Improving Producer Cooperatives: Best Practices in Marketing, Distribution and Governance

Project Overview

ONE19-332
Project Type: Partnership
Funds awarded in 2019: $23,750.00
Projected End Date: 12/31/2021
Grant Recipient: CISA (Community Involved in Sustaining Agriculture)
Region: Northeast
State: Massachusetts
Project Leader:
Margaret Christie
Community Involved in Sustaining Agriculture (CISA)

Commodities

Not commodity specific

Practices

  • Sustainable Communities: food hubs, local and regional food systems, values-based supply chains

    Proposal abstract:

    This project will research, review, and evaluate best practices in marketing, distribution, and governance for producer marketing cooperatives. We will work closely with two existing cooperatives and share our findings with farmers interested in improving existing or starting new cooperatives.

    Producer marketing cooperatives are an effective way to share the costs of marketing and distribution while retaining profits from those activities. They allow growers to benefit from economies of scale through bulk buying of supplies; shared facilities and staffing for aggregation, packing, or distribution; and shared costs for meeting licensing or food safety requirements.

    Producer cooperatives also face obstacles to success. Margins in most agricultural sectors are low and cooperatives are often made up of competitors. Members have both shared and individual interests which may sometimes be in conflict. Cooperative membership is sometimes stagnant, and as current members face retirement, cooperatives need to attract new growers to maintain efficiencies and sales.

    Project activities include conducting needs assessments with two existing cooperatives; researching best practices used by cooperatives in other regions and soliciting input and feedback from cooperative development specialists; and prioritizing improvements and making implementation plans with existing cooperatives. Dissemination will be thorough and targeted, focused on identifying and supporting emerging and potential producer cooperatives in our region. By reviewing and evaluating best practices with both current and potential cooperative members and cooperative staff, this work provides on-the-ground, real world evaluation of practices that can help producer cooperatives thrive. It is adaptable to many different regions and agricultural sectors.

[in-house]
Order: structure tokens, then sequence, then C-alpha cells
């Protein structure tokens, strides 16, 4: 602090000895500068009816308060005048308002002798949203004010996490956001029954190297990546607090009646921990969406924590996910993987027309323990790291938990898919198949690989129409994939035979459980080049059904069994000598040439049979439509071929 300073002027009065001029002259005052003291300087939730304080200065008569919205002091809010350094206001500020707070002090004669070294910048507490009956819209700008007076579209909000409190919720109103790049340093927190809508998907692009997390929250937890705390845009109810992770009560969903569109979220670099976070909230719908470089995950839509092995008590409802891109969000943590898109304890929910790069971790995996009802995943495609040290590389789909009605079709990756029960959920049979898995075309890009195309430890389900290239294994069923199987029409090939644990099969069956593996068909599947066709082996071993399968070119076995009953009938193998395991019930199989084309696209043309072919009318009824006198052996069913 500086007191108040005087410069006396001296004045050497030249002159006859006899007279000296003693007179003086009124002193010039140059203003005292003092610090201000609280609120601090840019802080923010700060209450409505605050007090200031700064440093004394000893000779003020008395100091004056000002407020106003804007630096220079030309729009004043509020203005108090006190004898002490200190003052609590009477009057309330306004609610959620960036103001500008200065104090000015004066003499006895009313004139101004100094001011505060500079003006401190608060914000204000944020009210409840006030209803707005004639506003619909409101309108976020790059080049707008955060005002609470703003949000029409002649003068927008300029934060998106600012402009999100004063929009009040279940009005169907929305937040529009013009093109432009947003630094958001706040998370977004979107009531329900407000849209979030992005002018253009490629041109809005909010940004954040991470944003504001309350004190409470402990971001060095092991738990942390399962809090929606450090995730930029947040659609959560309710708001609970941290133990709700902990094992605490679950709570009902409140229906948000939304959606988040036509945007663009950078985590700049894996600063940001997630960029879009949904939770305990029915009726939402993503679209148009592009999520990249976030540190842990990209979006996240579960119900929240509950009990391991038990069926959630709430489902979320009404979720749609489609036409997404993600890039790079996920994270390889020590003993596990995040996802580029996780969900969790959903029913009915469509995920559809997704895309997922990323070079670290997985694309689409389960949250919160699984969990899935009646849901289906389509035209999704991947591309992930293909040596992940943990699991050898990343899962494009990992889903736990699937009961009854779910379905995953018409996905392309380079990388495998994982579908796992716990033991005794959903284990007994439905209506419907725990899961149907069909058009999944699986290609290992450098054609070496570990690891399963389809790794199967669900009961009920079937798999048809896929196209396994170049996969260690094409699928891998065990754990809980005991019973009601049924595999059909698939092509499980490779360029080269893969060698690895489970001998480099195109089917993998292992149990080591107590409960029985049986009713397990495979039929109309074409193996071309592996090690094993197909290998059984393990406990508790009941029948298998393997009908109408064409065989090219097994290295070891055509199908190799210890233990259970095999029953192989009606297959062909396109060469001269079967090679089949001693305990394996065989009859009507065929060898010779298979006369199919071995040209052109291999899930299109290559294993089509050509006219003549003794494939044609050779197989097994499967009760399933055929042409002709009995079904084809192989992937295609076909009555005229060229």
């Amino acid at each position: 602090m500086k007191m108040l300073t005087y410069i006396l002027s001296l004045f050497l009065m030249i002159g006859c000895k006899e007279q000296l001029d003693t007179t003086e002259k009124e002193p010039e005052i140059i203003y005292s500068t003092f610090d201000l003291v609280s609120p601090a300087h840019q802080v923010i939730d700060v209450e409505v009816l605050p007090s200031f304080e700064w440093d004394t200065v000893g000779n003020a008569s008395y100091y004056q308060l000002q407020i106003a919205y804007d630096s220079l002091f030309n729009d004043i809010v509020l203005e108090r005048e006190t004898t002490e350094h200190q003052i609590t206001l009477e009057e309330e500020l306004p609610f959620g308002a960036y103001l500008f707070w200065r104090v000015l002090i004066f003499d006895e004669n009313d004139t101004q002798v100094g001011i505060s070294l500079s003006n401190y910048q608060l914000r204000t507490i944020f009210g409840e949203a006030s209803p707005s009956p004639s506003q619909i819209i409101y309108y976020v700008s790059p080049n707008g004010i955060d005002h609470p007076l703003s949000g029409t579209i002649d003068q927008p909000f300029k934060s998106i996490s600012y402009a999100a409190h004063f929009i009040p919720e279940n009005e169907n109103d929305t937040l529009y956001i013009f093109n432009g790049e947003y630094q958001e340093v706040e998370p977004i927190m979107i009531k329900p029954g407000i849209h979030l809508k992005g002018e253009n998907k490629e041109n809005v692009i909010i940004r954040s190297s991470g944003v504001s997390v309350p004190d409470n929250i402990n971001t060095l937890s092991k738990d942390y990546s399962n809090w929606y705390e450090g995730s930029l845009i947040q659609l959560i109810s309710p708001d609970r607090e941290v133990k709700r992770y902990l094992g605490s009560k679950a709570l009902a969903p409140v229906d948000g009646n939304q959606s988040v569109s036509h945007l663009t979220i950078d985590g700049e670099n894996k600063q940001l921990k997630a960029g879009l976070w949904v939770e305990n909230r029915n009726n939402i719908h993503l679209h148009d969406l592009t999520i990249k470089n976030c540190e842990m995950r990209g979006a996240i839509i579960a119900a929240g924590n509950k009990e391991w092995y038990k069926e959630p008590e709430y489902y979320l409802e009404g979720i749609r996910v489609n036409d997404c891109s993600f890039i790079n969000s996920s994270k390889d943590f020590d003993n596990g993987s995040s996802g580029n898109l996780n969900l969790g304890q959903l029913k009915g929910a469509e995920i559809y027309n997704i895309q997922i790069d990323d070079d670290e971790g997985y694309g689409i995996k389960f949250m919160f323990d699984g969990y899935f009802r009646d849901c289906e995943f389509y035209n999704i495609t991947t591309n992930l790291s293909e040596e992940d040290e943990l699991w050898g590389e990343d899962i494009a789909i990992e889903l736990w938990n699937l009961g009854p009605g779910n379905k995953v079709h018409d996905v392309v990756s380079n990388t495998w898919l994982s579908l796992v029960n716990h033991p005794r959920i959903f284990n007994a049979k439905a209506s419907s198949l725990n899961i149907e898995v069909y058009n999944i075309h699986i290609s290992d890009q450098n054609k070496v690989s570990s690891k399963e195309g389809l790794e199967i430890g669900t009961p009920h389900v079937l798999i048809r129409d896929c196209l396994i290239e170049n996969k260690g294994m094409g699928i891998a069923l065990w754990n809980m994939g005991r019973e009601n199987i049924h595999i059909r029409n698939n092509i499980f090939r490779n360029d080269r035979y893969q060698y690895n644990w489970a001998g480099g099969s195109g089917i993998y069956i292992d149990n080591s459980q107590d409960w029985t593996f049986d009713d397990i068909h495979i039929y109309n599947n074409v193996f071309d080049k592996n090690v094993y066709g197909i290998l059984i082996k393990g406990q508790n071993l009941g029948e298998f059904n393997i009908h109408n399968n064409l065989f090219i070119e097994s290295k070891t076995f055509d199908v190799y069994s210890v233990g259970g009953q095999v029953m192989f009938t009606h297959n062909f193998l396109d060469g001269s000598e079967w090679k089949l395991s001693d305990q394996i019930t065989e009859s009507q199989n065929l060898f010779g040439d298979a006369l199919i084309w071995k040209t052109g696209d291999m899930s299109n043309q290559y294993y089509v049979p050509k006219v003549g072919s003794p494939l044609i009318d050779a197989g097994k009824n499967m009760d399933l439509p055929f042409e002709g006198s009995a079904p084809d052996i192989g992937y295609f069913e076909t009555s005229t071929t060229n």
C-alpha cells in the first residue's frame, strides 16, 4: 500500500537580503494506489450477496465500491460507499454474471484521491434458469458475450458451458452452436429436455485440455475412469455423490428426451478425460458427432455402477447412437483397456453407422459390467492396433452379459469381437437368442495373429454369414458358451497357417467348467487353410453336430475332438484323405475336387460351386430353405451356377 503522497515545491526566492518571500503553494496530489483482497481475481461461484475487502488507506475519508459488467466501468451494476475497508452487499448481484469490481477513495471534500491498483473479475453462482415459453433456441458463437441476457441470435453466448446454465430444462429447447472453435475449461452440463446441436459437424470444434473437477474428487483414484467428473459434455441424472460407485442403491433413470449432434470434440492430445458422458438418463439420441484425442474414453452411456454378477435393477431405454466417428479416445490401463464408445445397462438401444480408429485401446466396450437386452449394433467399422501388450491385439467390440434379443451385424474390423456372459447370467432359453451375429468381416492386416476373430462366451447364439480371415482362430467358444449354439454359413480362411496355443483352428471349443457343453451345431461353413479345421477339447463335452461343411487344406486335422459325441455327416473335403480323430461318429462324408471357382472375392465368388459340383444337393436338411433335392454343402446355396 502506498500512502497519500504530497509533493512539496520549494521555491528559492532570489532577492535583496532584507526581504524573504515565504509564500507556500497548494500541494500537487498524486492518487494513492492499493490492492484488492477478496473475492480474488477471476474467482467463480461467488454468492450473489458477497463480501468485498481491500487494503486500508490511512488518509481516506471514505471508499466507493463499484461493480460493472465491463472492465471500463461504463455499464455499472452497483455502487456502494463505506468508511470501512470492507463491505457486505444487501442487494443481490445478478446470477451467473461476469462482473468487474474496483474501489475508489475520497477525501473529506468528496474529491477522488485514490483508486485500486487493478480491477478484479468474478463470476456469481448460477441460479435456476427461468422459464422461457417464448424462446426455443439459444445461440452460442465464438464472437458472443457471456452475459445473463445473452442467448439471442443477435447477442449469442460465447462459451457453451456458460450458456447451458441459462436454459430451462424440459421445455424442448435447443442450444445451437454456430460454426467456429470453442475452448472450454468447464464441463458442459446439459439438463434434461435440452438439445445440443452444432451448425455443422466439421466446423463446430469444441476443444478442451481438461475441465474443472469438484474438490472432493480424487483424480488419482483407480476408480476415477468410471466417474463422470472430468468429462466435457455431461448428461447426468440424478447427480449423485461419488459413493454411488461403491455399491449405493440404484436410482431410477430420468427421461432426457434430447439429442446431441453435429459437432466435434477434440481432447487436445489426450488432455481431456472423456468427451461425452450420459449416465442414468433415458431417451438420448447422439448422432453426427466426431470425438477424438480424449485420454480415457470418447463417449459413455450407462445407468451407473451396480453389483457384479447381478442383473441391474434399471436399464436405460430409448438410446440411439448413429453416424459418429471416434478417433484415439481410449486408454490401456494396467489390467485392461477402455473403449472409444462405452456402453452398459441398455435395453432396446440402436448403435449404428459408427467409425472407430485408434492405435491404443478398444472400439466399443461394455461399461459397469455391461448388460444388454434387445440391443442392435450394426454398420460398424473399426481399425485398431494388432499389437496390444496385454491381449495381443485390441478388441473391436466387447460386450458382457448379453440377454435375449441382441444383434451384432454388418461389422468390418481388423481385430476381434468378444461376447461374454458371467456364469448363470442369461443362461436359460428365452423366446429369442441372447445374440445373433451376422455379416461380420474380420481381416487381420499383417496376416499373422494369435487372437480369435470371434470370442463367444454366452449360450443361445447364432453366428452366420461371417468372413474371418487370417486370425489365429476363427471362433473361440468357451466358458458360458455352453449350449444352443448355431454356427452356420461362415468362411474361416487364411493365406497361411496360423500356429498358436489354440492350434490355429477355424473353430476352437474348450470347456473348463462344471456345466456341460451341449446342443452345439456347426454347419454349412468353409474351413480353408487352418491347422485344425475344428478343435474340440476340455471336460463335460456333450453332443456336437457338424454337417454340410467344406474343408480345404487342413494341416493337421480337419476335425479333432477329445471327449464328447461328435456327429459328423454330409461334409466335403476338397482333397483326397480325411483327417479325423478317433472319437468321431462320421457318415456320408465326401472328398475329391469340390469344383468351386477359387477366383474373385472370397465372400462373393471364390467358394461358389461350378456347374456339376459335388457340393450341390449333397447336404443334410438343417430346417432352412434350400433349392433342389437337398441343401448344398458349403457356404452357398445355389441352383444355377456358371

Project objectives from proposal:

    This project seeks to discover best practices for producer marketing cooperatives in order to ensure profitability, increase sales, and expand participation.

    Objective1: Research and assess best practices for producer marketing cooperatives.

    Objective 2: Review best practices with partner cooperatives and complete plan for implementation of new practices in at least three topic areas.

    Objective 3: Disseminate project process and conclusions, both positive and negative, to stakeholders, including participating coops and their members, other existing cooperatives, producers interested in forming cooperatives, and other agricultural service providers and relevant organizations.

    This project will benefit the 42 farms that are current members or shippers with Our Family Farms and PVGA by ensuring that these coops continue to operate and thrive, providing services that producers depend on, including marketing, branding, aggregation, discounted supplies, ordering, payment, inventory management, and distribution. The project will also benefit potential new members of these cooperatives. CISA is also committed to making the information we gain through this project available to emerging producer cooperatives, although we cannot complete those activities within the scope of this proposal.

    Any opinions, findings, conclusions, or recommendations expressed in this publication are those of the author(s) and do not necessarily reflect the view of the U.S. Department of Agriculture or SARE.